Extreme weather is all too common in Mississippi. Just this year a major hail storm hit the metro and an F4 tornado devastated Hattiesburg.
Incredibly no one was killed in that February twister. Thanks to early warnings, many people had time to find a safe place.
But what if there isn't much time?
Tonight in a special report "gimme Shelter", News Channel 12's Ken South takes a look at the growing popularity of tornado safe rooms. When Bob Filgo decided to build a home for his family near Madison, he knew he wanted to include a safe room. As a child, Bob's father survived a devastating storm. Bob Filgo lost several family members in 1936 when a tornado hit Tupelo and that left a lasting impression in his mind about having weather safety. That weather safety tradition was passed onto Bob. He's always used a shelter during severe storms...though, they were usually outside.
Bob Filgo started from scratch that we would build a safe room inside the house to make it a little bit more easily accessible for the children.
Bob's home designer is Uriel Pineda. He says the number of people requesting safe rooms in new homes has sky-rocketed.
Ken: "When did you notice a change in people wanting a safe room?" Uriel: "Right after the tornado hit Fairfield. It destroyed a lot of homes there and we had a lot of houses designed in Fairfield and just about every client that, you know, rebuilt somewhere else we were adding safe rooms to."
A tornado safe room is really a room within a room. Its walls, ceiling and floor must be structurally separate from the rest of the house...so if the surrounding home is destroyed...the safe room will remain intact. It's a feature many people want, but very few in Mississippi actually have.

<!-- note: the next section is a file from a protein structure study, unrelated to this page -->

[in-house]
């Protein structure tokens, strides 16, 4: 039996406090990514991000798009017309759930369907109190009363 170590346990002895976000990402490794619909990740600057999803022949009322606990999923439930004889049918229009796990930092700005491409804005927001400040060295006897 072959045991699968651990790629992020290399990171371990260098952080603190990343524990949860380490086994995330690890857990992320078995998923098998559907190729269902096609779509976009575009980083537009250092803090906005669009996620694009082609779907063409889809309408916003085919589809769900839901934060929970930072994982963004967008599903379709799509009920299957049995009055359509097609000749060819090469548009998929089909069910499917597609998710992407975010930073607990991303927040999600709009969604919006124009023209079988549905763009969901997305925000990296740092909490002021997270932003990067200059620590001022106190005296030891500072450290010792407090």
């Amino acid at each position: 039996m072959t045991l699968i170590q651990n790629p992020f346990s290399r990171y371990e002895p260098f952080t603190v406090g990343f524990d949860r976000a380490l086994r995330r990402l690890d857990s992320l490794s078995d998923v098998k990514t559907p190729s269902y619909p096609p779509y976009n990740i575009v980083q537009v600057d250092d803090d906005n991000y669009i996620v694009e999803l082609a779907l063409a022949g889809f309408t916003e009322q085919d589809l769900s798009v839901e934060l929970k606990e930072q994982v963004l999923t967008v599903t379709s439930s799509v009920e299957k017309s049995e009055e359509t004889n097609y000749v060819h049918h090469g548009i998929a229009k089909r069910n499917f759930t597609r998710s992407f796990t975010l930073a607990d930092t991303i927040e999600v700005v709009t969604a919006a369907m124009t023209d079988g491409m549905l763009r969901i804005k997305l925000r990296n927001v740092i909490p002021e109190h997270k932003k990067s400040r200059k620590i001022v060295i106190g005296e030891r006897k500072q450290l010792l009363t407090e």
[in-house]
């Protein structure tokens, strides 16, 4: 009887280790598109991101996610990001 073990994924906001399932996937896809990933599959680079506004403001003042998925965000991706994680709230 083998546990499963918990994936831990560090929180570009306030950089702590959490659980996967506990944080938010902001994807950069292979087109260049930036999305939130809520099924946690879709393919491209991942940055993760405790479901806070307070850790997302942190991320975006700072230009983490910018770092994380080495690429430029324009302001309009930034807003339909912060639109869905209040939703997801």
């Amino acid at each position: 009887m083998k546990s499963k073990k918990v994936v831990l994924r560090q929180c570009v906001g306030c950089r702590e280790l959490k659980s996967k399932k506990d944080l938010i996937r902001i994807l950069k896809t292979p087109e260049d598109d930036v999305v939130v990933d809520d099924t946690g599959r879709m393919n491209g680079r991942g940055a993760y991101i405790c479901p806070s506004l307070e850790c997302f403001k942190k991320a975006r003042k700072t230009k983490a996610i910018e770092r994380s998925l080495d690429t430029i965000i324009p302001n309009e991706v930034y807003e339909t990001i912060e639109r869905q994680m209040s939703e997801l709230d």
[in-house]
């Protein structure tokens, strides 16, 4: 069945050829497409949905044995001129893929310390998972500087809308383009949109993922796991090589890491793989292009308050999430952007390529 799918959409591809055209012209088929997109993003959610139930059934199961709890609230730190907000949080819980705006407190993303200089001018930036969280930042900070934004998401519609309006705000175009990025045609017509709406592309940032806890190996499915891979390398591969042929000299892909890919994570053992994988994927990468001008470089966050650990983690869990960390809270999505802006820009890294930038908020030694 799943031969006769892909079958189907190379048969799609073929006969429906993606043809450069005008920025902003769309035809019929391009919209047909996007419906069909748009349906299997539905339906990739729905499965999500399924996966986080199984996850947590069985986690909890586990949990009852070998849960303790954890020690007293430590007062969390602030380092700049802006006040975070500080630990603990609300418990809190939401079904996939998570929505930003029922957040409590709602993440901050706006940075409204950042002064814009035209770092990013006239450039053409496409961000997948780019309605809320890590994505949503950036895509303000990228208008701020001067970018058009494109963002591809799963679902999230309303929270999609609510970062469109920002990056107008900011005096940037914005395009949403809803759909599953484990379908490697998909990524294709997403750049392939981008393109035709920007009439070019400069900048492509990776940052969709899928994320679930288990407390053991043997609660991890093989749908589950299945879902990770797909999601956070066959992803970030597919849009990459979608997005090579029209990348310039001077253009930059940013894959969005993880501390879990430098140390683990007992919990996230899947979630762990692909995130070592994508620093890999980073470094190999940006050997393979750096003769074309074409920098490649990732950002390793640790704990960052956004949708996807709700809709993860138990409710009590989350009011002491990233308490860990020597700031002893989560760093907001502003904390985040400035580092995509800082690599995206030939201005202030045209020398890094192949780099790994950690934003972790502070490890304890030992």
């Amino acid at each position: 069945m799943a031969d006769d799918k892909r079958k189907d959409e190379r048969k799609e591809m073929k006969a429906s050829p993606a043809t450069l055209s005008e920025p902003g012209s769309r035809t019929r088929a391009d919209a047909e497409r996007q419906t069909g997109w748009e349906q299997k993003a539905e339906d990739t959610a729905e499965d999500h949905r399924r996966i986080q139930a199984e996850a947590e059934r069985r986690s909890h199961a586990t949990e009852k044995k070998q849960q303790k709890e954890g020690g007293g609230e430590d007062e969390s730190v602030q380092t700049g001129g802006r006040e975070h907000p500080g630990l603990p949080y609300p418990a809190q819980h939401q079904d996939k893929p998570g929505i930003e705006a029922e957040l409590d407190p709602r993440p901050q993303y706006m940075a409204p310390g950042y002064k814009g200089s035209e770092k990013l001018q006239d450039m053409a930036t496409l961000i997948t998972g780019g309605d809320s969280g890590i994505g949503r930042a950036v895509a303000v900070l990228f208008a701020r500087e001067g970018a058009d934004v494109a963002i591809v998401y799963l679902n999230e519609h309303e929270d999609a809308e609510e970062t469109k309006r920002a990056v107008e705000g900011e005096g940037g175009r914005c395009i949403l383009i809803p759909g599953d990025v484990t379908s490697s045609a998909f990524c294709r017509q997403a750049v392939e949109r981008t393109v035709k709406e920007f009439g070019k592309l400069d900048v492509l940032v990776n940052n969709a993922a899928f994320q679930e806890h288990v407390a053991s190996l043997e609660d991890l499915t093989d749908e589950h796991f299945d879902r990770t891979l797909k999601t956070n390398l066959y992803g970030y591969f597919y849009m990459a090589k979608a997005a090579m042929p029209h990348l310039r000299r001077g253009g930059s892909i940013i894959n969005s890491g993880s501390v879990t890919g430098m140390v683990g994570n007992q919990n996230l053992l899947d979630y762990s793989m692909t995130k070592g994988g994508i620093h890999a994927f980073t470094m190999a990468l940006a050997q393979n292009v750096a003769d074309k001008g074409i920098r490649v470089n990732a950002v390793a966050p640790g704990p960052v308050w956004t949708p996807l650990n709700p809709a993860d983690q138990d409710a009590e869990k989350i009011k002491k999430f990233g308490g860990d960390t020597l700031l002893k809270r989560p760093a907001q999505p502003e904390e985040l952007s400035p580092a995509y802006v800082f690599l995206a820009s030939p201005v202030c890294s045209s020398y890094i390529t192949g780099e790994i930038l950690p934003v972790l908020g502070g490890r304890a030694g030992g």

Kala Horecky has thought about it. It might make me feel a little safer, you know, when the bad weather comes.
And tornado safe rooms are safe. Research done at Texas Tech University in 2001 concluded that a typical safe room, no larger than 8 by 8 feet, and made of cinder blocks reinforced with rebar and concrete can withstand the strongest tornadoes..ones that produce 250 mile per hour winds and that can propel debris at over 100 miles an hour. Even safer... A room in your house that's also underground. This home being built in Ridgeland will have a safe room in the floor of the garage.
Marcella Young would like to have one, if its affordable.
The price for having a safe room built into a home? On average, it's about six to seven thousand dollars. To Bob Filgo, it's worth the added cost. Bob Filgo says to have a place that we can go to feel safe and be protected...you can't put a price on that.
Ken says small rooms in existing homes, like a closet or pantry, can also be converted into safe rooms. The cost is about the same but there is some demolition involved. If you're interested in building a safe room in your home, you can see plans for several types of rooms at our website, wjtv.com.
Meanwhile, Bob Filgo and his family will move into their new home this fall, before our severe weather season in November.
The F4 tornado that struck the nearby Fairfield subdivision happened on November 24th, 2001.
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